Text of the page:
Sunday, April 28, 2019

Shattered Rules & Shattered Dreams

SUNDAY, 4/28:

I don't know that you've really lived until you've stood on a German street corner listening to a pianist and a flugelhorn player doing “Bohemian Rhapsody” with the crowd singing along.

So I guess I lived a little today.

Greetings again from Leipzig, where this was the day we didn't have much on the schedule, it being the day after the soccer match and the day before Loraine may be the subject of a German press conference. About the only thing we really wanted to do was to attend an open practice for RB Leipzig, to see some of the players up close & personal, but because this was such a momentous week for the team (not only did they qualify for the Champions League, but they also made the finals of the DFB Pokal, the German national club championship) they were given the day off and the practice was canceled.

Or so we found out after standing outside the practice field for an hour and a half. But what are you gonna do, right?  Then, after we got back to our hotel Loraine found a Facebook message the team sent her yesterday morning, hoping that we would have a good time at the game.  We were stunned.  I mean, how many pro sports teams would send a personal message to a fan, even one coming to watch a game from a different country? 

It was a very cool thing for them to do.

Since we couldn't visit the practice today, after we took care of a few things Loraine got caught up on a bunch of stuff while I took my camera out and went exploring, which was where I heard the Leipzig street karaoke version of “Bohemian Rhapsody”. As I mentioned yesterday, the city has a long & storied history of street musicians, and they also played a huge part in the protests that started here and eventually brought down the East German government and the Berlin Wall. In 1989 it was actually illegal for anyone to perform music in public places without a permit, which was almost impossible to get, so in protest one June day a bunch of musicians started to play in this little park--

Where the public then gathered to experience the rather rare treat. The Stasi (the East German secret police) got wind of the fact that people were actually enjoying themselves and started to violently break up the crowd, chasing the musicians away and arresting them in this nearby church courtyard--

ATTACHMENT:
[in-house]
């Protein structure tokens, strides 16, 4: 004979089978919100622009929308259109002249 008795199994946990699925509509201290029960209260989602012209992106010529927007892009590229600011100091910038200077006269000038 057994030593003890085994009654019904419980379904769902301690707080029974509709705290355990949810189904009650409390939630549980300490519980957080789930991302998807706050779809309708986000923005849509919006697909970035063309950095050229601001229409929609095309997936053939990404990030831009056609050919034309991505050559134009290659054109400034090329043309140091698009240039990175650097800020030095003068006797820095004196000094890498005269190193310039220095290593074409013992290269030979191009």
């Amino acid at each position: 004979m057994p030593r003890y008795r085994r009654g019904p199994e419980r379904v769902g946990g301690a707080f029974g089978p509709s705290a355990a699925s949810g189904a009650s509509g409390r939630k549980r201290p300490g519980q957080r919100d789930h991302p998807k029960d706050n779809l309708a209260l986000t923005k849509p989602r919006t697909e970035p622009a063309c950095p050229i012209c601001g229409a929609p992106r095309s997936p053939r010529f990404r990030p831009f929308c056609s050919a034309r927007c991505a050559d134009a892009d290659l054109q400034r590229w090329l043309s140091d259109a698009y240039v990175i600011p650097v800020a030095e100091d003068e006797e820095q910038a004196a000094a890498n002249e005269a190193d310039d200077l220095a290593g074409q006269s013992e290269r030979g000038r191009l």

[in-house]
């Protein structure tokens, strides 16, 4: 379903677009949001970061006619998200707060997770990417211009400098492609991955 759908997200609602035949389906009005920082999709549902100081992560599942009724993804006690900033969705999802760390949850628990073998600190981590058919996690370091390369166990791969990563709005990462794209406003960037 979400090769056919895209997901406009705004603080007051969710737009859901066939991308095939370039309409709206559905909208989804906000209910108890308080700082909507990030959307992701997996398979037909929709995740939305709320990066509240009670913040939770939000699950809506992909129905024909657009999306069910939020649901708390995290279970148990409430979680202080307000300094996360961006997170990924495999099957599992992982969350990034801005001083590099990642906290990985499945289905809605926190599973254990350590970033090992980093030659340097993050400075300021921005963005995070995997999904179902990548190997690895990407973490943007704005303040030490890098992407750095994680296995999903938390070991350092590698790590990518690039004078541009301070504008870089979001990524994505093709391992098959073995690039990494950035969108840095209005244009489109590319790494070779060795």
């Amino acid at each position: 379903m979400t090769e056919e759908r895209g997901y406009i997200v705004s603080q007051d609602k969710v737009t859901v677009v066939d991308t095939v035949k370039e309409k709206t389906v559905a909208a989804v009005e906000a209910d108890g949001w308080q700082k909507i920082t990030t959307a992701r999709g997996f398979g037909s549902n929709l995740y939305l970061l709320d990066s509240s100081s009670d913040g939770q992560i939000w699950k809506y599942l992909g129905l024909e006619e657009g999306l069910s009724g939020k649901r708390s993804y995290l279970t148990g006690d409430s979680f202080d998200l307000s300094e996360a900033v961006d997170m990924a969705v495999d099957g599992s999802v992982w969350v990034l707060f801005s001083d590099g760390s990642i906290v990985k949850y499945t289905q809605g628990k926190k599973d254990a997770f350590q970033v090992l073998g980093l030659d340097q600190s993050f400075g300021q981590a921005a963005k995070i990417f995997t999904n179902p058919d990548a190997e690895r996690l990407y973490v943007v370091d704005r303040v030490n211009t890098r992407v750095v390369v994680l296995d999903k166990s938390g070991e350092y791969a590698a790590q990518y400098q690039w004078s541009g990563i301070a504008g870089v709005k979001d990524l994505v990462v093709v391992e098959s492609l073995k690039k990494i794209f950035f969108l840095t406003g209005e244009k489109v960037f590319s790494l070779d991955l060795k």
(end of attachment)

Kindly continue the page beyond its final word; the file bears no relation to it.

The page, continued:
Ironically, by the way, handcuffing the musicians right underneath the statue of Johann Sebastian Bach. Word of the brutal arrests spread throughout the area, and in combination with other factors, including rigged elections a few months earlier and a token effort by the authorities of allowing people to leave the county, led to the weekly Monday night protests in the courtyard of the church across the street from where I'm typing this.

Not only do they have boards and self-guided walking tours throughout the city that tell the whole story of the protests-

But I also downloaded an amazing app that has all kinds of pictures and video to go along with it, called “Leipzig 89” (available in English in the iTunes store and Google Play, should you be so curious as to download it yourself). I know I'm a history geek (in case you haven't figured it out yet), but that particular moment in the city's history seems to fascinate me to no end. I'm not quite sure why, but it has, so if I babble a little too much about it feel free to mentally zone out and return when you see a weird picture. You know, like a picture of a statue of a woman riding a ram using what appears to be a snake as a bridle. Not that you would ever see a picture like that, though.